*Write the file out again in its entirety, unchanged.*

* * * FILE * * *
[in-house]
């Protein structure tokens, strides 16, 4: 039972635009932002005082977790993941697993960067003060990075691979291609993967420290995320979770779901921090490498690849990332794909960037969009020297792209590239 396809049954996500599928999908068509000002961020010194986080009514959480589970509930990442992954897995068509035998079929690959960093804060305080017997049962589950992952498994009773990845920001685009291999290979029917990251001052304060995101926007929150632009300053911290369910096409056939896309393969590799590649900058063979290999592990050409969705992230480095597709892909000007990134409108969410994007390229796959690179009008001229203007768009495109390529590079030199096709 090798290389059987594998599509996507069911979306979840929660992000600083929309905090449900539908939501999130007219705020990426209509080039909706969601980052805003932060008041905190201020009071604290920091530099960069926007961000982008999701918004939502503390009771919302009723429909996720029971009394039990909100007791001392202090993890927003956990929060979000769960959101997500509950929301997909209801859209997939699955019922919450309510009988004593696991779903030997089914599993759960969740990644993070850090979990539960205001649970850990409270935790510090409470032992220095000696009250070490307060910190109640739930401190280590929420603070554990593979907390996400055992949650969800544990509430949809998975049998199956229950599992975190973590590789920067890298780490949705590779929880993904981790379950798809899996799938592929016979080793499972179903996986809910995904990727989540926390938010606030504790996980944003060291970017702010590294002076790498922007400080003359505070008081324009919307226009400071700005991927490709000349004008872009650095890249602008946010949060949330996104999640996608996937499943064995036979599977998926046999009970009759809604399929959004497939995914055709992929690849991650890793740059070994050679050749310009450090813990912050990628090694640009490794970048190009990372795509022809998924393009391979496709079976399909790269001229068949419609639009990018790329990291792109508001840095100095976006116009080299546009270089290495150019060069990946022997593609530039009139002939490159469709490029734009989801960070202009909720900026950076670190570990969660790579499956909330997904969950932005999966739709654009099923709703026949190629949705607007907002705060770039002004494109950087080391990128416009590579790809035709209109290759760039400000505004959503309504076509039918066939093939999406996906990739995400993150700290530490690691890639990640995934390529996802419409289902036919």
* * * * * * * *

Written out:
[in-house]
């Protein structure tokens, strides 16, 4: 039972635009932002005082977790993941697993960067003060990075691979291609993967420290995320979770779901921090490498690849990332794909960037969009020297792209590239 396809049954996500599928999908068509000002961020010194986080009514959480589970509930990442992954897995068509035998079929690959960093804060305080017997049962589950992952498994009773990845920001685009291999290979029917990251001052304060995101926007929150632009300053911290369910096409056939896309393969590799590649900058063979290999592990050409969705992230480095597709892909000007990134409108969410994007390229796959690179009008001229203007768009495109390529590079030199096709 090798290389059987594998599509996507069911979306979840929660992000600083929309905090449900539908939501999130007219705020990426209509080039909706969601980052805003932060008041905190201020009071604290920091530099960069926007961000982008999701918004939502503390009771919302009723429909996720029971009394039990909100007791001392202090993890927003956990929060979000769960959101997500509950929301997909209801859209997939699955019922919450309510009988004593696991779903030997089914599993759960969740990644993070850090979990539960205001649970850990409270935790510090409470032992220095000696009250070490307060910190109640739930401190280590929420603070554990593979907390996400055992949650969800544990509430949809998975049998199956229950599992975190973590590789920067890298780490949705590779929880993904981790379950798809899996799938592929016979080793499972179903996986809910995904990727989540926390938010606030504790996980944003060291970017702010590294002076790498922007400080003359505070008081324009919307226009400071700005991927490709000349004008872009650095890249602008946010949060949330996104999640996608996937499943064995036979599977998926046999009970009759809604399929959004497939995914055709992929690849991650890793740059070994050679050749310009450090813990912050990628090694640009490794970048190009990372795509022809998924393009391979496709079976399909790269001229068949419609639009990018790329990291792109508001840095100095976006116009080299546009270089290495150019060069990946022997593609530039009139002939490159469709490029734009989801960070202009909720900026950076670190570990969660790579499956909330997904969950932005999966739709654009099923709703026949190629949705607007907002705060770039002004494109950087080391990128416009590579790809035709209109290759760039400000505004959503309504076509039918066939093939999406996906990739995400993150700290530490690691890639990640995934390529996802419409289902036919």